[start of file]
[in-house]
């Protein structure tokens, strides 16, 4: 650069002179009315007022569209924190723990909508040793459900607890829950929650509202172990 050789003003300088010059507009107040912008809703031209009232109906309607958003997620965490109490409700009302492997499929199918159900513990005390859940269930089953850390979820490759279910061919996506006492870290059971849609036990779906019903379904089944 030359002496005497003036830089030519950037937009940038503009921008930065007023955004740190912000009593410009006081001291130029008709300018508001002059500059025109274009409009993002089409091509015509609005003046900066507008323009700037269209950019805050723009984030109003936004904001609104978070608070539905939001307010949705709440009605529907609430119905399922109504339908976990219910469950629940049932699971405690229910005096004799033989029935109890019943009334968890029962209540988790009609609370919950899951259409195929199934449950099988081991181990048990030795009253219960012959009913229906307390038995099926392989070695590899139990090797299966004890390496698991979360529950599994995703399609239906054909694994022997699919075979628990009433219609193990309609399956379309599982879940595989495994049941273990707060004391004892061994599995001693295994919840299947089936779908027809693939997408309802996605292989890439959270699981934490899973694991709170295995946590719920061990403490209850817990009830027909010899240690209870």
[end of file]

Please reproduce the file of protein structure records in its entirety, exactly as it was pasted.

[in-house]
């Protein structure tokens, strides 16, 4: 650069002179009315007022569209924190723990909508040793459900607890829950929650509202172990 050789003003300088010059507009107040912008809703031209009232109906309607958003997620965490109490409700009302492997499929199918159900513990005390859940269930089953850390979820490759279910061919996506006492870290059971849609036990779906019903379904089944 030359002496005497003036830089030519950037937009940038503009921008930065007023955004740190912000009593410009006081001291130029008709300018508001002059500059025109274009409009993002089409091509015509609005003046900066507008323009700037269209950019805050723009984030109003936004904001609104978070608070539905939001307010949705709440009605529907609430119905399922109504339908976990219910469950629940049932699971405690229910005096004799033989029935109890019943009334968890029962209540988790009609609370919950899951259409195929199934449950099988081991181990048990030795009253219960012959009913229906307390038995099926392989070695590899139990090797299966004890390496698991979360529950599994995703399609239906054909694994022997699919075979628990009433219609193990309609399956379309599982879940595989495994049941273990707060004391004892061994599995001693295994919840299947089936779908027809693939997408309802996605292989890439959270699981934490899973694991709170295995946590719920061990403490209850817990009830027909010899240690209870």